Black Rot of Grapes
Black rot, a foliar and fruit disease of grapes, is considered to be the most serious disease of grapes in all areas where it occurs, including Oklahoma.
All of the new growth can become infected during the growing season. On leaves, the black rot disease appears in late spring on the upper surface as definite necrotic (dead) spots which are at first circular and red (Fig. 1). Later, the spots are visible on both sides of the leaf. As the spots enlarge, their margins become black and the red spots turn brown. At this time the spots may be irregular in shape. After the spots cease growing, they may be about 1/4 inch in diameter. Also, small black dots, asexual fruiting structures, begin forming (Fig. 2). As time passes, more fruiting structures appear and conidia (spores) are produced. These conidia infect newly-formed tissues throughout the season during extended wet weather. Black rot lesions also occur on tendrils, leaf stems, veins, flowers, flower stems, and shoots (Fig. 3). These are not as readily visible as those on leaves.
Infection spots (lesions) usually do not appear on fruits until after they are half grown. The first symptom is the appearance of very small whitish areas on developing green fruit. These are soon surrounded by a rapidly widening brown ring, giving a bird’s eye effect. As the fruit rots, black sexual fruiting bodies, perithecia, begin to form. Later, the rotted fruits become black, perithecia studded mummies (Fig. 4). Mummies are easily dislodged but some may remain attached through the winter. After spring rains thoroughly soak the mummies, spore-bearing bodies (asci) in the perithecia forcibly release ascospores. Air movements carry ascospores to developing plant parts, which they infect under wet conditions. Some ascospores are also released during the summer when heavy rains occur and also infect tissues. Thus, there can be a continuous primary infection of tissues. The greatest numbers of infections, however, occur during the spring.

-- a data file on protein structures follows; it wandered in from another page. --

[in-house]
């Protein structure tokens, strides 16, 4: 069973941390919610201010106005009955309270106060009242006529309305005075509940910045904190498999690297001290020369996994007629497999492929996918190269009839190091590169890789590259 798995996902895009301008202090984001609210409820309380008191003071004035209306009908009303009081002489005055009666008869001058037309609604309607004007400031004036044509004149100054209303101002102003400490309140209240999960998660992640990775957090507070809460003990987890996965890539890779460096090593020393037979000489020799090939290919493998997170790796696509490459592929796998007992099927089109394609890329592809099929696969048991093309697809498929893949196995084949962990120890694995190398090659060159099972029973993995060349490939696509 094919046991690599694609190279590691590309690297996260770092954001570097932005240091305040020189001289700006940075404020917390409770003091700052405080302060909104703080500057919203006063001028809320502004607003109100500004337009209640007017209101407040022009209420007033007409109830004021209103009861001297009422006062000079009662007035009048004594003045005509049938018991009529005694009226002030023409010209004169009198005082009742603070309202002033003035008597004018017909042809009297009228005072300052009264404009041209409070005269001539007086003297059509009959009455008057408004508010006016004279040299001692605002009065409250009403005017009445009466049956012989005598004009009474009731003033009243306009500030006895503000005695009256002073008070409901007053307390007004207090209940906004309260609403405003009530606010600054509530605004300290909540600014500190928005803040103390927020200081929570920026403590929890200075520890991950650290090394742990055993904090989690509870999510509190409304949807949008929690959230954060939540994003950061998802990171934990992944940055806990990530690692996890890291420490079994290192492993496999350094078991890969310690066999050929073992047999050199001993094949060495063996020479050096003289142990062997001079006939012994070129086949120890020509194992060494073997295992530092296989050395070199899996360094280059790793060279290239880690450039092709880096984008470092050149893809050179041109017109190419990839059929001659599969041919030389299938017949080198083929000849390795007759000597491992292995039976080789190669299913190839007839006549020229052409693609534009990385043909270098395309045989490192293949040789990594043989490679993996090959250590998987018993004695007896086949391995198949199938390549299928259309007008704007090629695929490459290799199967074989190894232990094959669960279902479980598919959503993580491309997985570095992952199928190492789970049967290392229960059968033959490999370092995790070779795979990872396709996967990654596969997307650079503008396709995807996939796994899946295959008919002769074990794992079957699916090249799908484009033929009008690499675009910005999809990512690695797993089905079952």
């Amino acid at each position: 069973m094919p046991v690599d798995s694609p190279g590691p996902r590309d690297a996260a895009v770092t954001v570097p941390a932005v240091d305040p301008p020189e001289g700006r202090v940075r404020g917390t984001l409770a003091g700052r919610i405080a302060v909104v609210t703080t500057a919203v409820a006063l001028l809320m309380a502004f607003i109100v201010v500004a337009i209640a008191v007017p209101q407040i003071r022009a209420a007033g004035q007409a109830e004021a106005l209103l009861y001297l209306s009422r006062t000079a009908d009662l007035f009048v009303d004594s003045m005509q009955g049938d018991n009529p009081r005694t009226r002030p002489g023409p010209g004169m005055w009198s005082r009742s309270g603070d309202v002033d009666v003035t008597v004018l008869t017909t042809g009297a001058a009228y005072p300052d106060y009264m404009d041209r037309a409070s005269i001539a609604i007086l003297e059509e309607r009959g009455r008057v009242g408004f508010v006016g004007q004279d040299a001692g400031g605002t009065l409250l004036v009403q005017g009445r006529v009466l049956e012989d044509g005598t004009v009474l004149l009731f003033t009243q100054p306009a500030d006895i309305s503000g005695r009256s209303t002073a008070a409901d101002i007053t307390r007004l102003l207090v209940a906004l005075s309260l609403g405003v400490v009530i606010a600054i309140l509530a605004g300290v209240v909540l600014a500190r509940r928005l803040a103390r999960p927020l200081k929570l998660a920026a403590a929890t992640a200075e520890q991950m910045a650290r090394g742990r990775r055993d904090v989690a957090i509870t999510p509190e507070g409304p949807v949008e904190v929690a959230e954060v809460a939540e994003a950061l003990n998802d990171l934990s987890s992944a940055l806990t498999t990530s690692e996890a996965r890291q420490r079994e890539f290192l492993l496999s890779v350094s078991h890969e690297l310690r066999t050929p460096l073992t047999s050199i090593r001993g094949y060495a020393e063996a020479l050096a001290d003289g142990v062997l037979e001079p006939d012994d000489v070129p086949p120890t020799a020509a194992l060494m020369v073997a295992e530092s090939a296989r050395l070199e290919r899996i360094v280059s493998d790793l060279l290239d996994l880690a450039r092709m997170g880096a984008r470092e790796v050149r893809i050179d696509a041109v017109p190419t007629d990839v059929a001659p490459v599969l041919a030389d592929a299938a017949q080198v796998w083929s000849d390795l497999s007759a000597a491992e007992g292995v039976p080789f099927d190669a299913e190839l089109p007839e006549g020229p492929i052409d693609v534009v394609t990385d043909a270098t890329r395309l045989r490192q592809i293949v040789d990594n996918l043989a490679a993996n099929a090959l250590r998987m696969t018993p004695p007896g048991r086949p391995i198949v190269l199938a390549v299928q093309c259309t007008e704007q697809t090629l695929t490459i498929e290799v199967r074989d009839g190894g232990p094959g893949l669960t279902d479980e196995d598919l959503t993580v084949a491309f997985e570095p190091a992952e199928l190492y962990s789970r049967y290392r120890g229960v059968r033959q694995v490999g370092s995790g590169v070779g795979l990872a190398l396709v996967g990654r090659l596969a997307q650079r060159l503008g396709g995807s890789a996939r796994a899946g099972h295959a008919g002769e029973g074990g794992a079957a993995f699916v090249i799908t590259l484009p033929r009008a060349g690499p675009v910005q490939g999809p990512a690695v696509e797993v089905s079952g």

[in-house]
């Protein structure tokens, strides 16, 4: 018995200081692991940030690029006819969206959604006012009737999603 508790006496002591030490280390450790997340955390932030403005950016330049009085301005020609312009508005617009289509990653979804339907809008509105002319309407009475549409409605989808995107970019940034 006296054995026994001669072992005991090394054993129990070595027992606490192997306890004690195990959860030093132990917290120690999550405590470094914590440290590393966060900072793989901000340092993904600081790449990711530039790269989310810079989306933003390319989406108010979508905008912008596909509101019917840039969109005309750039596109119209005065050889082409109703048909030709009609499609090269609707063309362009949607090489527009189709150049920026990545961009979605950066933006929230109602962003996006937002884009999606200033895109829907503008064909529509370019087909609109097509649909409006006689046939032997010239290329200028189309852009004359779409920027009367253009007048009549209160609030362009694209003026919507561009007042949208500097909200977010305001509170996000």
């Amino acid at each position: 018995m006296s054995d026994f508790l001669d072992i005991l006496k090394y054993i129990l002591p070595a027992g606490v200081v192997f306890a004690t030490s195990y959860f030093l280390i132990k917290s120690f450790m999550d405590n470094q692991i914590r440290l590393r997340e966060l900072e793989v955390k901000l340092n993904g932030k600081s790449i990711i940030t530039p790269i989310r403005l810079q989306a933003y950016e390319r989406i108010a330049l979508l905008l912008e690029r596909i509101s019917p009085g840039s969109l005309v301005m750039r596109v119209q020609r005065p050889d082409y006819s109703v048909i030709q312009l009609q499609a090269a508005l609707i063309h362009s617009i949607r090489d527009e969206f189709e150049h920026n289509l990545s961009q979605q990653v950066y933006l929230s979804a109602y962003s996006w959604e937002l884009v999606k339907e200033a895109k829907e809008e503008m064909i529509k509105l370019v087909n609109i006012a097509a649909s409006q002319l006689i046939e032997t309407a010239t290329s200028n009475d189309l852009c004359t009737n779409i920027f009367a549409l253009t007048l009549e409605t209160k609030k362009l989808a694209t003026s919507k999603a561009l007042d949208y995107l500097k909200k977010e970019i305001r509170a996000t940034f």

Sanitation and Cultural Practices - Pruning of vines removes much infected tissue, but the pruning action causes old fruit mummies to fall to the ground, thus providing them an advantageous environment to become wetted for long periods, thus aiding spore production. Cultivation which throws soil over the mummies prevents release of spores. Weed control and proper pruning provide good air circulation, thus keeping foliage dry and protected from fungus infection.
Resistant Cultivars (Varieties) - Many grape cultivars have some resistance but still require a few applications of recommended fungicide sprays during wet periods. Cultivars that have large fruits or mature early in the season are the most susceptible.
Please contact your local county extension office for current information.